4. The apparatus of claim 1 wherein the sugar seed crystal supply means supplies the seed crystals to the vacuum pan means above the level of the massecuite in the vacuum pan means.
5. The apparatus of claim 1 wherein the means for continuously removing at least a portion of the massecuite from the vacuum pan means is an overflow conduit providing fluid communication between the vacuum pan means and the means for continuously separating product sugar crystals from the removed massecuite, and a variable speed pump in an intermediate portion of the overflow conduit, the variable speed pump being adapted to regulate the rate of removal of the massecuite from the vacuum pan means to maintain a constant level of massecuite in the vacuum pan means.
6. The apparatus of claim 1 which further comprises a massecuite mixer means intermediate the vacuum pan and the means for continuously separating product sugar crystals from the removed massecuite, for receiving the massecuite removed from the vacuum pan means and maintaining sugar crystals in suspension within the massecuite prior to transferring the massecuite to the means for continuously separating product sugar crystals from the removed massecuite.
7. The apparatus of claim 1 wherein the means for continuously separating product sugar crystals from the massecuite is a centrifugal separator.
8. A method of continuously crystallizing sugar from a sugar bearing solution formed as a mixture of a relatively low purity sugar bearing solution and a relatively high purity sugar bearing solution, comprising:
supplying a relatively low purity sugar bearing solution to form a relatively low purity sugar bearing solution flow stream,
supplying a relatively high purity sugar bearing solution to form a relatively high purity sugar bearing solution flow stream,
combining the relatively low purity sugar bearing solution flow stream with the relatively high purity sugar bearing solution flow stream to form a combined flow stream,
controlling the ratio of the rate of flow of the relatively low purity sugar bearing solution to the rate of flow of the relatively high purity sugar bearing solution into the combined flow stream to obtain a sugar bearing solution of controlled purity in the combined flow stream,
continuously supplying the combined flow stream to a vacuum pan at a regulated rate,
continuously supplying sugar seed crystals to the vacuum pan at a regulated rate,
continuously boiling the controlled purity sugar bearing solution and the sugar seed crystals into the vacuum pan at a regulated temperature and pressure to form a massecuite,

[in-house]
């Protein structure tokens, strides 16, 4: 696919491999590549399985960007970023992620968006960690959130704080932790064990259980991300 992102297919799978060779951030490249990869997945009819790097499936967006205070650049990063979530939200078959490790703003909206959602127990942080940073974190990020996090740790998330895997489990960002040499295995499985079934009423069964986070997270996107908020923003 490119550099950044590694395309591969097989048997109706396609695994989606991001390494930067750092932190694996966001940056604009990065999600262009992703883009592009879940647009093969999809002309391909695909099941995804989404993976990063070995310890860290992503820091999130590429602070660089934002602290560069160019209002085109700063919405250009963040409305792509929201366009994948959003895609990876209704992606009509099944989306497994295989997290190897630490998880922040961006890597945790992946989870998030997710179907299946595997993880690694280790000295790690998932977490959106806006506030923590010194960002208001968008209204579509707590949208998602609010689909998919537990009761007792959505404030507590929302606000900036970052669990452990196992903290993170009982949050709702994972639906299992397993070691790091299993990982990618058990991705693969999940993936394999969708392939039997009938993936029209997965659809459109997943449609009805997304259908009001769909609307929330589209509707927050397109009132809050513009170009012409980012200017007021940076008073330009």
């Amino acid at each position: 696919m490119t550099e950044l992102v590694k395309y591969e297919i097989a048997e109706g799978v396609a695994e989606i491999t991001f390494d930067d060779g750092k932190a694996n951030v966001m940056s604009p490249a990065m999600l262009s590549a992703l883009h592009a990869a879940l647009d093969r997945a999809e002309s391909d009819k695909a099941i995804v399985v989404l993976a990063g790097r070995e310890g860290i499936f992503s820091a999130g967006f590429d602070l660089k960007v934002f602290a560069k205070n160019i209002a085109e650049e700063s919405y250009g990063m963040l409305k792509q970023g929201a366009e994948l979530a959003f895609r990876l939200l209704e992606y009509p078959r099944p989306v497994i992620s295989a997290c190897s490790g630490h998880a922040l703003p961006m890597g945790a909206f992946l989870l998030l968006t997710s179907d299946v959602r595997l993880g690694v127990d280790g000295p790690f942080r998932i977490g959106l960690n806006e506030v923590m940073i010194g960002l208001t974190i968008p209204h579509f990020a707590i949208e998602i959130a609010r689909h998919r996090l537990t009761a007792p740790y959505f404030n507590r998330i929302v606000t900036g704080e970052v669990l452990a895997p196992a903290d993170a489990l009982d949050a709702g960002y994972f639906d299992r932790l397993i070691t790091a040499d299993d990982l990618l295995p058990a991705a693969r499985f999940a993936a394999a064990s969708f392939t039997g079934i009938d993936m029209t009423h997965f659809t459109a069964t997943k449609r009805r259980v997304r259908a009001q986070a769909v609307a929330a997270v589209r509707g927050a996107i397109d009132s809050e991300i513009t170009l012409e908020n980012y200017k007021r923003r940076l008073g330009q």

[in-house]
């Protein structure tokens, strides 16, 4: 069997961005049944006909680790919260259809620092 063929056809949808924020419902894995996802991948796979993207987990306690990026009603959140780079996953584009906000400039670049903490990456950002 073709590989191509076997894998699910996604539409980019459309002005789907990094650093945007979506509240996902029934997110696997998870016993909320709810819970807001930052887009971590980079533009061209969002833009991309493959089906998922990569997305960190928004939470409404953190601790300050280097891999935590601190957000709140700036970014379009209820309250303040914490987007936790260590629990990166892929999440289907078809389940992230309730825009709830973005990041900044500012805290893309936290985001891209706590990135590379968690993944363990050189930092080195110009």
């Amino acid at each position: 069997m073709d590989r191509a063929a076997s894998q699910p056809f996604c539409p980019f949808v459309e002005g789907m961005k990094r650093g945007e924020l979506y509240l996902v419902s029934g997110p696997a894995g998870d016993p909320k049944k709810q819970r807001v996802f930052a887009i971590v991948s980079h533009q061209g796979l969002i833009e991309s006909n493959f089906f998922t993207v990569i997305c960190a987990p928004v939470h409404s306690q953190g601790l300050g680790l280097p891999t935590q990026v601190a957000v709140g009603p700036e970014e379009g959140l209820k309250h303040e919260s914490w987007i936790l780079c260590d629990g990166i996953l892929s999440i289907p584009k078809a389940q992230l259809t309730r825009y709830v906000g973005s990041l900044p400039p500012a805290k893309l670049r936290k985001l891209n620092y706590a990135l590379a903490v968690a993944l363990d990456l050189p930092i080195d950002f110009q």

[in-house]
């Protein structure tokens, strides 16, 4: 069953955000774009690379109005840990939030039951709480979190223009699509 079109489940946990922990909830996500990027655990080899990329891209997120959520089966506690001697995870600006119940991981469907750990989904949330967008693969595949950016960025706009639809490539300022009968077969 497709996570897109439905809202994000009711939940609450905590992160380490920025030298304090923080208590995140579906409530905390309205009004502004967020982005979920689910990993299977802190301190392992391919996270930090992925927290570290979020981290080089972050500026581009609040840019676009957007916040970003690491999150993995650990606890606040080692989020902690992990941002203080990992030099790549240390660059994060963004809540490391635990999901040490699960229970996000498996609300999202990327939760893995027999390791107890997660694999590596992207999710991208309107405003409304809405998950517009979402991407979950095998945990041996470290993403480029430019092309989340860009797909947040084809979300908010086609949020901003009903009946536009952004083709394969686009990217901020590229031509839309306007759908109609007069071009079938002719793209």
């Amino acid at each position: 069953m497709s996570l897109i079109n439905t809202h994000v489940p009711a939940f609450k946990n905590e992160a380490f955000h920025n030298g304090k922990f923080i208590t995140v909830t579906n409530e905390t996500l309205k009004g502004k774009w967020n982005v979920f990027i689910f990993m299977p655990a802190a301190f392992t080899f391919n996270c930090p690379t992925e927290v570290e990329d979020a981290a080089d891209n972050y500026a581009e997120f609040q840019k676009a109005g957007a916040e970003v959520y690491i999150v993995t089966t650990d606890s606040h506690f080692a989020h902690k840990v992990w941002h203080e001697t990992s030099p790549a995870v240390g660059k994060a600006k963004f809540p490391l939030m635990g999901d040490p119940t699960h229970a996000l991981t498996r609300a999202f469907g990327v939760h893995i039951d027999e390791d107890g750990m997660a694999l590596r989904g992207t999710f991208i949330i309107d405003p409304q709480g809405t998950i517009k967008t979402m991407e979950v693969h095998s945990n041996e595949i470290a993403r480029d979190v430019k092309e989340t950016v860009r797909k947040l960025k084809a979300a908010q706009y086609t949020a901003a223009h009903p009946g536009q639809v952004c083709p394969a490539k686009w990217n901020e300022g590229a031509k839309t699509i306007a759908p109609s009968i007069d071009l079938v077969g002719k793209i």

continuously removing a portion of the massecuite from the vacuum pan at a regulated rate to maintain a constant level of massecuite in the vacuum pan, and
continuously separating product sugar crystals of at least a desired size from the remainder of the removed massecuite.
9. The method of claim 8 wherein the ratio of the rate of flow of the relatively low purity sugar bearing solution to the rate of flow of the relatively high purity sugar bearing solution into the combined flow stream is controlled by sensing the conductivity of the sugar bearing solution in the combined flow stream, measuring the conductivity of the sugar bearing solution in the combined flow stream in response to its sensed conductivity, measuring the rate of flow of the relatively low purity sugar bearing solution into the combined flow stream, measuring the rate of flow of the relatively high purity sugar bearing solution into the combined flow stream, and directly controlling the rate of flow of the relatively low purity sugar bearing solution into the combined flow stream in response to the conductivity of the sugar bearing solution in the combined flow stream, the rate of flow of relatively low purity sugar bearing solution into the combined flow stream, the rate of flow of relatively high purity sugar bearing solution in the combined flow stream and a predetermined desired purity level.
10. The method of claim 8 wherein the rate at which the combined flow stream is continuously supplied to the vacuum pan is regulated by measuring the density of the massecuite in the vacuum pan and controlling the rate of supply of the combined flow stream to the vacuum pan in response to the density of the massecuite in the vacuum pan and a predetermined desired density level.
11. The method of claim 8 which further comprises supplying the sugar seed crystals to the vacuum pan at a point above the level of the massecuite in the vacuum pan.
12. The method of claim 8 which further comprises mixing the massecuite to maintain the sugar crystals in suspension in the massecuite prior to continuously separating product sugar crystals from the massecuite.
13. The method of claim 8 wherein the product sugar crystals are separated from the remainder of the massecuite by centrifugally separating the product sugar crystals from the remainder of the massecuite.
Descripción
BACKGROUND AND SUMMARY OF THE INVENTION

This invention relates to a method and apparatus for the continuous crystallization of sugar from a sugar bearing solution.

In the production of granular sugar from sugar beets and the like, the sugar must be separated from the plant tissue and then placed in a marketable, granular form. This is commonly accomplished by the steps of slicing the sugar beets into thin sections or "cossettes", allowing the sugar and some impurities to diffuse out of the plant tissue into surrounding diffusion juice, purifying the diffusion juice to form a "thin juice", evaporating the thin juice to form a "thick juice" and then crystallizing sugar from the thick juice.